Studying Warlords – Caesar Part 1

julius Caesar

      “When I see his overly groomed hair and how he scratches it with one finger, it does on the other hand not appear to me that this man could think about something as terrible as wanting to overthrow the Roman constitution.”

–          Cicero


As hinted by from the quote, Gaius Julius Caesar was considered to be vain by his contemporaries. He would often walk around the forum with his hairdo carefully made up, sporting a loosely fitting belt and wearing his tunic in a special way. He was a trendsetter and some young men imitated his style of dressing while others, mostly older senators, perceived him as being cocky.

Early Life of Caesar & Influences

Caesar was convinced of his own superiority over others from an early age because of how he was raised as a patrician in a royal family. His branch of the family believed they were descendents from the goddess Venus. The Roman people – and in particular the young aristocrats such as the patrician class –  were brought up to strive for virtus, in which a large part consisted of NEVER giving up in the face of adversity. To persist even in spite of death or facing defeat.

Win or die, but don’t surrender. Even in aristocratic or political battles. Never give up. Rather recuperate and gather reinforcements to strike again. (“I’ll keep coming at you til I die!” – kind of like Nicky Santoro in the movie Casino.)

Because Caesar was the only boy among his siblings he was expected to become the family’s patriarch eventually. This led his parents to instill a large sense of duty and responsibility into him from an early age, he was told he was to do great things and was expected to further the family’s good name (though his branch of the family was relatively unknown for being an aristocratic family). His father died when he was sixteen making Caesar the family patriarch quite early.

Caesar was shown to be courageous and have a visibly strong integrity from an early age. When he was eighteen he challenged the dictator Sulla (a very powerful warlord that had all of Rome in his hand and was feared by all) by refusing to agree to a divorce from his current wife Cornelia even though Sulla demanded it. This led Sulla to put a bounty on Caesar’s head. Caesar fled Rome and was later caught, but paid his way out with 12000 silver denarius, which was the equivalent of 100 years of salary for an average soldier.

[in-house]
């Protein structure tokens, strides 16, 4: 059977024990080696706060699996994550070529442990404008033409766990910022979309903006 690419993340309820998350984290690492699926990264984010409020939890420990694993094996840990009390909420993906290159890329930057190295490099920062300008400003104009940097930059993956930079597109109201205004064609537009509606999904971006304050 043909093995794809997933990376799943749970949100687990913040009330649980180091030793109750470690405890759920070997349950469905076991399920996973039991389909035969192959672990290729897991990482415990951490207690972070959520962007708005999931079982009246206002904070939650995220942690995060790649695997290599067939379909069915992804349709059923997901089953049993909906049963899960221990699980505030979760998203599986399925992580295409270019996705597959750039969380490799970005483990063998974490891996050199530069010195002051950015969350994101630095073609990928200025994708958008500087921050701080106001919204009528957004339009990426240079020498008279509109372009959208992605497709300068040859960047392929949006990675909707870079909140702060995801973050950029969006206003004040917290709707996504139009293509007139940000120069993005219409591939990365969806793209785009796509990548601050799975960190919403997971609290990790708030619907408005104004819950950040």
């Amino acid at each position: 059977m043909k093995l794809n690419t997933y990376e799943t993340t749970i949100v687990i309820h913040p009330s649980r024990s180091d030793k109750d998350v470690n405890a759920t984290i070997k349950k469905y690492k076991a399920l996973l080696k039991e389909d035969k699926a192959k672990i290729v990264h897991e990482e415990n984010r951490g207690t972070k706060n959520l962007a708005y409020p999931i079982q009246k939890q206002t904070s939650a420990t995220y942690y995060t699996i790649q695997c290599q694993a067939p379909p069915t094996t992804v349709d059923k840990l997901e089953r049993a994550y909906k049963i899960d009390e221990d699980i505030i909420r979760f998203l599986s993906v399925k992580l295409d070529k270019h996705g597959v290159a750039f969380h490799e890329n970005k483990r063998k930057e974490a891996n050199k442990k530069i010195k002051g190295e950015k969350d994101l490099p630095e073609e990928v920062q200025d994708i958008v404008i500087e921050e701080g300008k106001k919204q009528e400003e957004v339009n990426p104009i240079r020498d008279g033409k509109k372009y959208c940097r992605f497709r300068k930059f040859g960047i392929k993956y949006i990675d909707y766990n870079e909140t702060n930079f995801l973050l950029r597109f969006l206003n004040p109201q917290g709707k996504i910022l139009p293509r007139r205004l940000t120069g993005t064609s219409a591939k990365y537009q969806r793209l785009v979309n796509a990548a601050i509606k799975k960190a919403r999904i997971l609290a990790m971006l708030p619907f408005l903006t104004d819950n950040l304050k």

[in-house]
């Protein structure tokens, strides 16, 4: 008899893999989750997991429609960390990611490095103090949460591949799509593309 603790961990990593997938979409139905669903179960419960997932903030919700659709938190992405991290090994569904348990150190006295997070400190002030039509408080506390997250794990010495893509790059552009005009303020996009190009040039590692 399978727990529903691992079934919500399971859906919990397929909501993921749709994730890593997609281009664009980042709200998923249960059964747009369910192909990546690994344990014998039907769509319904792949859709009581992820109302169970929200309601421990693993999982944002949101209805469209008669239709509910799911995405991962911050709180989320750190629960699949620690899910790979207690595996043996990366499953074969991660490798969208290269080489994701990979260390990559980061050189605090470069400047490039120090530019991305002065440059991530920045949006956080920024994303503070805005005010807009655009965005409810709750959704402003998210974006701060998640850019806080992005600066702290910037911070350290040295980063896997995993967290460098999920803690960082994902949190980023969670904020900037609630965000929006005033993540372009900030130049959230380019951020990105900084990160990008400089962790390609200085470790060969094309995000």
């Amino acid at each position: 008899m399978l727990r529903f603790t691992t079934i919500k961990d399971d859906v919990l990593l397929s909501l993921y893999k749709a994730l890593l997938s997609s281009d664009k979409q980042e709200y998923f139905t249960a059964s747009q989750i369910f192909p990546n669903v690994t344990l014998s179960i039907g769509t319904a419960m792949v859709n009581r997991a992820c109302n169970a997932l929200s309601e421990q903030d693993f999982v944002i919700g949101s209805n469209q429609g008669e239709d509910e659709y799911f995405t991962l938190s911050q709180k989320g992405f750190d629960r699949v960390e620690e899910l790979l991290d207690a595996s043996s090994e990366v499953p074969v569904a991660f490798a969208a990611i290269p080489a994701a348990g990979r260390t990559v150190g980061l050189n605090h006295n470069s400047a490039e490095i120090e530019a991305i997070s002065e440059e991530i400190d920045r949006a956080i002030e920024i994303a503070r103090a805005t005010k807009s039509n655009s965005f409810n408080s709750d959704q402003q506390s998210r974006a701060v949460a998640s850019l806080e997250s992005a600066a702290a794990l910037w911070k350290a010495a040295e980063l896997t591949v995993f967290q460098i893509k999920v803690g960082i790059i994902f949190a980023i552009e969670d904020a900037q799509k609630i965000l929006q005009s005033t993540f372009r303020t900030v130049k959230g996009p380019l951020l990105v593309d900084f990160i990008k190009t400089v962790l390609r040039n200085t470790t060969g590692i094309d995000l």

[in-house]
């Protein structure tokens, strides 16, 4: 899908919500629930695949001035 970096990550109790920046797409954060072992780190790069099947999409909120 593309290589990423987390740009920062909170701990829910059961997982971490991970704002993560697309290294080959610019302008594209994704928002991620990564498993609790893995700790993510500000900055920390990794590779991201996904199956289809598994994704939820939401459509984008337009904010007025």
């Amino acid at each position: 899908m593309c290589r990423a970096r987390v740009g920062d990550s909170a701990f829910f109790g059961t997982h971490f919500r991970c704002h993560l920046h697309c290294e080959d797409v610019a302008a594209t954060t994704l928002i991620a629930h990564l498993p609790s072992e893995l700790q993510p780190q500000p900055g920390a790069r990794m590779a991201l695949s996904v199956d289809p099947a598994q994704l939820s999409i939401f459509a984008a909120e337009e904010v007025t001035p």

When he was nineteen and in the army he received a civic crown for valiance in combat. This was the Roman equivalent of the Purple Heart. It was as a very rare and honorable award – not something that was common among nineteen year olds.

civic crown

He went on to serve in Bithynia where he stayed at the royal palace and assisted King Nicomedes. Upon coming back to Rome rumors spread that he had been sexually submissive and served as a lover to King Nicomedes. This rumor never stopped and came to follow him for the rest of his life, even during his times as a general, consul, or dictator. He was often angered by this rumor and never admitted to it.

Upon returning to Rome Caesar lived in a poor neighbourhood and began practicing law. He became known as a skilled orator and notably tried to prosecute a lot of famous people in order to gain personal notoriety. Throughout the larger part of his political career he was heavily indebted, notably so to Crassus.

What Was Caesar Like?

Caesar had an unfathomable work ethic and was constantly working. Throughout all of his life he was always set on doing what was required of him to the best of his abilities. His sense of duty and plight to work was commented on by many of his contemporaries. He was capable of dictating letters to multiple servants while riding a horse. Later when he became dictator it was said that his habit of dictating messages and letters to servants while at public shows such as gladiatorial games annoyed many people. That says something about his workload.